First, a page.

O’Shaquie Foster upset previously undefeated Jon Fernandez in a battle of ShoBox: The New Generation veterans, scoring an impressive unanimous decision victory over the highly regarded prospect Friday on SHOWTIME from Firelake Arena. VIDEO HIGHLIGHTS: https://s.sho.com/2OI0NUp
Fernandez (16-1, 14 KOs), a protégé of former unified world champion Sergio “Maravilla” Martinez, became the 180th fighter in the history of the ShoBox series to lose his undefeated record after three other previously undefeated fighters dropped decisions on Friday.
The 25-year-old Foster (14-2, 8 KOs), a resident of Houston, executed his team’s game plan to perfection, utilizing superb movement and connecting opportunistically with counter shots. Foster was far sharper on both offense and defense, connecting on 36 percent of his total punches compared to just 16 percent for Fernandez.
Fernandez was frustrated by Foster, a crafty and experienced fighter who was one win away from representing the United States in the 2012 Olympics. In his previous six bouts, Fernandez averaged 8.4 jab connects per round but was limited to just 13 jabs in tonight’s entire 10-round fight.
“This was the best fight of my career,” said Foster, who was appearing on the ShoBox series for the fourth time. “I knew I had it in me, I just never put it together. I have a new team, I have a new trainer, a new strength and conditioning coach. This was what I dreamed of and we put in the work to make it happen.
“I knew he was a puncher and he’d come forward the whole fight. I knew I had to work off my jab and use my lateral movement. He had a little power, but he never got me clean. We’re going to sit down and look at the drawing board. I can tell you this, we’re not the B-side anymore.”
Fernandez improved throughout the second half of the fight, landing a big right hand in the sixth round that briefly wobbled Foster. However, the Spaniard was unable to extend his impressive KO streak of 14 consecutive fights.
“His style was frustrating, but we were expecting it,” said the 23-year-old Fernandez, who was widely regarded as one of the top prospects in boxing. “We thought his conditioning would go down and he’d slow down in the later rounds. He didn’t (slow down) and that surprised me.
“I feel like we can still get better and better. We just had a bad game plan for this fight.”
Irvin Gonzalez Jr. (11-0, 9 KOs) out-boxed Carlos Ramos (9-1, 6 KOs) from start to finish to score a unanimous decision victory in the co-featured bout of tonight’s ShoBox: The New Generation telecast. The judges scored the fight 79-73, 78-74, 80-72. Gonzalez, who was the more active and aggressive fighter, kept his unbeaten record intact despite facing a frustrating and defensively shrewd opponent in Ramos.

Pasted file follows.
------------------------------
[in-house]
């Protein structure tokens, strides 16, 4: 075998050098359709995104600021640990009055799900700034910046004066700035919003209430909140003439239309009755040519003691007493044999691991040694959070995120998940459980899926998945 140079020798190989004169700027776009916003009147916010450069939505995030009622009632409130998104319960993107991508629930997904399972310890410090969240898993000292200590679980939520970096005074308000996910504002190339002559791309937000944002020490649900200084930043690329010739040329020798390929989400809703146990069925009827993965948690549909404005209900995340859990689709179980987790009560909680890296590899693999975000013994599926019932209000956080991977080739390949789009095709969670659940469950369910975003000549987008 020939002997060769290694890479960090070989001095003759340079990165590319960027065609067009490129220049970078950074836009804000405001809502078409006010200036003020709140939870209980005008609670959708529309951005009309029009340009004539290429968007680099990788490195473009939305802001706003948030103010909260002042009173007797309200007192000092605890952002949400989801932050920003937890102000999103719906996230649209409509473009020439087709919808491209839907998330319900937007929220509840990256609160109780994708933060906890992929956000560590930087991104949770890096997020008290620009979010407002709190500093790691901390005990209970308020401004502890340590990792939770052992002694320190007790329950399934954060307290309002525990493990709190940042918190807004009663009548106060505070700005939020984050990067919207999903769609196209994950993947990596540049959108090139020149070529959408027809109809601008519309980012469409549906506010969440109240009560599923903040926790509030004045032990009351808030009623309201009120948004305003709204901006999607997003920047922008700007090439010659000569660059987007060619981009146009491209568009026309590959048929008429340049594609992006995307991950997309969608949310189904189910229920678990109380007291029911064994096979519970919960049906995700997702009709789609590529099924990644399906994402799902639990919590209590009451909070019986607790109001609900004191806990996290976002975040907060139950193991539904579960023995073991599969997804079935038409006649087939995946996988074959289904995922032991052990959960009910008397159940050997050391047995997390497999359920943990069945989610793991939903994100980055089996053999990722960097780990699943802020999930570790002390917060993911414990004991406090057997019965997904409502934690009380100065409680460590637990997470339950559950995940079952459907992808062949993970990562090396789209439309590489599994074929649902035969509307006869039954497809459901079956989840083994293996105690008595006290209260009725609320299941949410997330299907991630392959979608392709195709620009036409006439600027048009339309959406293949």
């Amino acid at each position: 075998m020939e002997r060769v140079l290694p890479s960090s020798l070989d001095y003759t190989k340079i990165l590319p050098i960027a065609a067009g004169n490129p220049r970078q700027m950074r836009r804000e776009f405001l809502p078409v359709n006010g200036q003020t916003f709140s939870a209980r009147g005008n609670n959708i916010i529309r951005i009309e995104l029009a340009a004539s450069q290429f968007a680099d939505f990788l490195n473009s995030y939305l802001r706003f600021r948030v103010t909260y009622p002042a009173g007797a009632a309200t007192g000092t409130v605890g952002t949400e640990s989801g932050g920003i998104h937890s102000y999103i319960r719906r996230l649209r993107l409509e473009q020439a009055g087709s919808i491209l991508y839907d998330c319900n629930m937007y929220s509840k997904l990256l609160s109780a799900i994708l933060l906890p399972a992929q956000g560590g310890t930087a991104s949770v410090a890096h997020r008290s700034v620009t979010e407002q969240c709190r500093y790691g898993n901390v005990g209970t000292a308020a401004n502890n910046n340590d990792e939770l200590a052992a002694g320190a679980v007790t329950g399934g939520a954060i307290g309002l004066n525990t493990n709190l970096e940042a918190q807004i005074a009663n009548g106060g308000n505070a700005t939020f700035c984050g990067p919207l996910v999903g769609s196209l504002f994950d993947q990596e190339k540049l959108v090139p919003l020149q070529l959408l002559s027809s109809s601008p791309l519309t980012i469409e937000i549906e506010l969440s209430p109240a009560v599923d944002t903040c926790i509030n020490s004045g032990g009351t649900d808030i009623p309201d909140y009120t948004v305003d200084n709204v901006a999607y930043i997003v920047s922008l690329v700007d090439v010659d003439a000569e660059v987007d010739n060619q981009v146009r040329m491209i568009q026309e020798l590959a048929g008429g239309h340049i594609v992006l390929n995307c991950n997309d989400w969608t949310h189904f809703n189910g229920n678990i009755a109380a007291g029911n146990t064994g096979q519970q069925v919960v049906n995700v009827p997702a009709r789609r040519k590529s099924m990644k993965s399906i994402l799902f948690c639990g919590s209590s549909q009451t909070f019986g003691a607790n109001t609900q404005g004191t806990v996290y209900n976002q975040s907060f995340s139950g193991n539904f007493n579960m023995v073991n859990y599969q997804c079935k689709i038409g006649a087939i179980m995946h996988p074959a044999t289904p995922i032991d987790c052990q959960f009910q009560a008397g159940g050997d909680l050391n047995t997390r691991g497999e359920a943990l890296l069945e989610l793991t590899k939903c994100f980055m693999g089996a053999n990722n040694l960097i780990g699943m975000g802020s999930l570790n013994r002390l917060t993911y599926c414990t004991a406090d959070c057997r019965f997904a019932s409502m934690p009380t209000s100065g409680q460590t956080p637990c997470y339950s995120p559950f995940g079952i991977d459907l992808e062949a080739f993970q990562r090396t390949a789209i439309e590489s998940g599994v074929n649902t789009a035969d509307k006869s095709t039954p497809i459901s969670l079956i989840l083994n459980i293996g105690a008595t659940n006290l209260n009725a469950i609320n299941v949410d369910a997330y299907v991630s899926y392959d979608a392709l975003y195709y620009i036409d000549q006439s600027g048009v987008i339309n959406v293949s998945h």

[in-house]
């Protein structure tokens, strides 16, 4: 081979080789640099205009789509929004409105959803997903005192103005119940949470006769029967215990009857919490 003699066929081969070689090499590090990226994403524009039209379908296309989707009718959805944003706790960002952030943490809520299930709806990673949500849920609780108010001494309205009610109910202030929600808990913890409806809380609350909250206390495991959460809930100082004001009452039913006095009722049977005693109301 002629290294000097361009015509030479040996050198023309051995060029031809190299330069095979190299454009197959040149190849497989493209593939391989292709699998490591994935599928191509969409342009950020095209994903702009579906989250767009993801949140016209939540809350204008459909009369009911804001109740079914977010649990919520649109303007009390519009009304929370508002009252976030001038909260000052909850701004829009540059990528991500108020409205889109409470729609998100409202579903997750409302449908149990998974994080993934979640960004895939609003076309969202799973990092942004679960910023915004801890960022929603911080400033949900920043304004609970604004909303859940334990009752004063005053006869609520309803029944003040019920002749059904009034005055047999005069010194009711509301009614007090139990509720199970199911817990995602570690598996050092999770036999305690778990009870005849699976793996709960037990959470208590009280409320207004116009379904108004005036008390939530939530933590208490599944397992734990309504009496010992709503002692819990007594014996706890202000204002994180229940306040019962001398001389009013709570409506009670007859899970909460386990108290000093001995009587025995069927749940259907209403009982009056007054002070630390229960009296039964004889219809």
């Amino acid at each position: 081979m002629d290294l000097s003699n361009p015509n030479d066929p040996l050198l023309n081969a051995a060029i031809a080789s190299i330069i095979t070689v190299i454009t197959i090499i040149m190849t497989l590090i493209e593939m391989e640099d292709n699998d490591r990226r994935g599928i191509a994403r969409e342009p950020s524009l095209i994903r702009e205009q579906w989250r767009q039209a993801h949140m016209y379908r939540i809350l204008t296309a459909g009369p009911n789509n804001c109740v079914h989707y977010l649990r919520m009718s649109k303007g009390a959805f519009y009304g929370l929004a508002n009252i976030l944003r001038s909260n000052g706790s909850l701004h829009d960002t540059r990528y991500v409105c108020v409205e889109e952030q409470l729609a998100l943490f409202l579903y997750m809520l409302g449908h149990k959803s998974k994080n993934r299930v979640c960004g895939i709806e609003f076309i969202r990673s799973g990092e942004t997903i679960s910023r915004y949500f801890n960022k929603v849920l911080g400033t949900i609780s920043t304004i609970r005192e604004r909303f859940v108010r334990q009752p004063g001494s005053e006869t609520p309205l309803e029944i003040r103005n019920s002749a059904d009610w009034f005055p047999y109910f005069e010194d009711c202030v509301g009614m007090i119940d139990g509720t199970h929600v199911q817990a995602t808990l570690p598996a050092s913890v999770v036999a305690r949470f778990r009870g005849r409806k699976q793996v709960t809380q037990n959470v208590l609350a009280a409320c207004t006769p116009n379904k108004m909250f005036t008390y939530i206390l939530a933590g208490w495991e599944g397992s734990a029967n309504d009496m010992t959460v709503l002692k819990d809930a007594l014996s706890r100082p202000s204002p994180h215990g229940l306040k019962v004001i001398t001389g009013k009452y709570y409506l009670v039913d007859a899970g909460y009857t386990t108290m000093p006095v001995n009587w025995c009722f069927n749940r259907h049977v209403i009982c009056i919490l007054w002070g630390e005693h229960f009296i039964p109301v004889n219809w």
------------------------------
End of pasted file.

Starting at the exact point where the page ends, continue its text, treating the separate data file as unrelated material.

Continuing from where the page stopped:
“It took me a few rounds to figure him out, but once I did he didn’t have anything on me,” said Gonzalez. “He only had the left hand and that was about it. He really didn’t throw any punches.
“This was a big learning experience for me. This was my second eight-rounder and it opened my eyes a little bit. I know I’m conditioned well but I have to go back to work.”
The 22-year-old Gonzalez, a fourth-generation boxer in his family and native of Worcester, Mass., outhustled the skillful southpaw Ramos, who was not nearly active enough throughout the eight rounds. The longer, leaner Gonzalez, who averaged 58 punches per round to Ramos’ 28, relied on his length advantage and fought at range.
The tentative and defensive Ramos, on the other hand, landed only 27 punches in the remaining seven rounds after landing 11 in the opening round. Gonzalez, for his part, exceed 50 punches in all but the third round.
In the second bout of the quadrupleheader, Philadelphia’s Steven Ortiz (9-0, 3 KOs) edged Brooklyn’s Wesley Ferrer (12-1-1, 7 KOs) in an evenly-matched and difficult-to-score matchup of undefeated prospects. The two fighters were separated by no more than five total punches in each round of the majority decision, which was scored 78-74, 77-75, 76-76.
Both fighters fought at a deliberate pace, but neither was able to find their rhythm and consistently land combinations. Ortiz started stronger, but Ferrer grew into the fight and was the busier fighter in the middle rounds. The final two rounds were the deciding factor in the fight. The two judges who had Ortiz winning on their scorecards favored Ortiz in rounds seven and eight.
“I think it was a pretty close fight,” said a disappointed Ferrer. “I thought I was winning the first few rounds, but I know I got out-worked in the last two rounds. At the end of the day, the judges saw something else and he got the win. If I won the last few rounds I would have won the fight.”
Ortiz, who held a narrow 127-115 advantage in total punches landed and a 99-93 advantage in power punches landed, felt he did enough to win but was not completely satisfied with his performance.
“I was coming off a long layoff and wasn’t as sharp as I should have been,” said the 25-year-old Ortiz. “I landed the sharper jabs and landed the harder shots. I think my ring experience and ring generalship was the difference in the fight.
“I want to come back a lot sharper and a lot smarter. At the end of the day, it was a learning experience. I got the win against a tough guy.”
In the telecast opener, Denver’s Misael Lopez (9-0, 4 KOs) got the better of Staten Island’s James Wilkins (5-1, 5 KOs) in a battle of young, previously undefeated super featherweight prospects, tallying a unanimous decision victory (79-72, 77-74, 76-75).
The action-packed fight saw both fighters come out swinging, setting the tempo for the rest of the eight-round bout which saw a total of 1,320 punches thrown. Wilkins brought the pressure to Lopez throughout, but Lopez’s volume of punches, movement and combinations enabled him to control most of the rounds. Lopez’s conditioning proved key. In the final four rounds, Lopez led 139-68 in total connects and landed 213 power punches to just 115 for Wilkins throughout the duration of the eight rounds.
Wilkins, who was featured on the SHOWTIME documentary CRADLE OF CHAMPIONS that premiered immediately preceding tonight’s ShoBox telecast, was deducted a point for a low blow in the fifth round after several warnings. In the seventh round, Wilkins appeared to score a knockdown when he connected with a strong right hand that knocked Lopez off-balance, but referee Mike England ruled that Lopez’s right hand did not touch the mat.